(5)

where is the euclidean distance. Lastly, we define the assignment matrix as

(6)

where is the cosine distance and is some threshold. In this work, we consider the case when . The necessary and sufficient condition for all goals to be covered by robots at some time is then:

(7)

where I

is the identity matrix. Thus, the problem statement considered in this paper can be defined as :


Problem 1. Given an initial set of observations and a set of goals G, compute a set of functions such that applying the actions results in a sequence of observations each satisfying Eqn. 5 and at final time satisfies Eqn. 7. In the next section we outline our methodology to easily convert this problem to a Markov game for MARL and outline our methodology to compute policies such that the constraints in Eqn. 5 and Eqn. 7 are satisfied.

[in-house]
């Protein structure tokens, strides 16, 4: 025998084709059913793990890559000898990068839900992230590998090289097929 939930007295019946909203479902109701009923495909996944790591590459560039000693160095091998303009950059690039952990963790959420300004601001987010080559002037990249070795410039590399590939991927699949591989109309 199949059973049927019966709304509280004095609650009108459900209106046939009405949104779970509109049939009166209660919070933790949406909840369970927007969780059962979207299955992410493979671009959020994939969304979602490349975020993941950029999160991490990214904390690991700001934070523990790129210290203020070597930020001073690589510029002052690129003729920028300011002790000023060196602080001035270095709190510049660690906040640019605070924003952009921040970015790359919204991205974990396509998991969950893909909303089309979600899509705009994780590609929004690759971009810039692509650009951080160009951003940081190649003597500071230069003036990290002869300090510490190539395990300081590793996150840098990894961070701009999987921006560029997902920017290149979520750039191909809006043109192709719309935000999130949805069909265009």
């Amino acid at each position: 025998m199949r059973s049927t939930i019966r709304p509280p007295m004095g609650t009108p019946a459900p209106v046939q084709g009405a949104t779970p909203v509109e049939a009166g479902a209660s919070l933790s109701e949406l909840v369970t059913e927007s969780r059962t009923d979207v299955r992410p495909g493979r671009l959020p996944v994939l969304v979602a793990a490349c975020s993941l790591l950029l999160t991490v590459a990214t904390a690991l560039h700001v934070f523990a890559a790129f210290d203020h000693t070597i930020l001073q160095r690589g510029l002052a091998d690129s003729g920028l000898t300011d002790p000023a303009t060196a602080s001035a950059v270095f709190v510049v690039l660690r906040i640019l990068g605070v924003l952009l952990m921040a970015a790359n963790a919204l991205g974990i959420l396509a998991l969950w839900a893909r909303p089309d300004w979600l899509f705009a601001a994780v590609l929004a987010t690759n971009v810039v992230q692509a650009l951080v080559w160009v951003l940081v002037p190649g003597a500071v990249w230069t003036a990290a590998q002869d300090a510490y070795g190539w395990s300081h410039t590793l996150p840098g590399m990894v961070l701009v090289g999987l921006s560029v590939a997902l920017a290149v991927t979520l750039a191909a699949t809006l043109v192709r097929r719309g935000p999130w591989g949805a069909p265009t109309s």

Iii Learning Unlabeled Multi-Robot Planning

Iii-a Markov Games for Multi-Robot Planning

One can reformulate the unlabeled multi-robot planning problem describe in Problem 1 as a Markov game [12]. A Markov game for robots is defined by a tuple . describes the full true state of the environment. We observe corresponds to the full state space in the problem setup. Similarly we observe that the action space is the same as defined before in Problem 1. The transition function is equivalent to the dynamics distribution describe in Section II. In the Markov game, the environment is partially observed. At every timestep, each robot can only observe some small part of the environment. This is also defined in our problem and for every timestep we can simply set the observation for robot , and . is a discount factor and can be set close to one. In the Markov game, each robot obtains a reward function as a function of robots state and its action. We propose formulating a reward structure that satisfies the constraints in Eqn. 5 and Eqn. 7.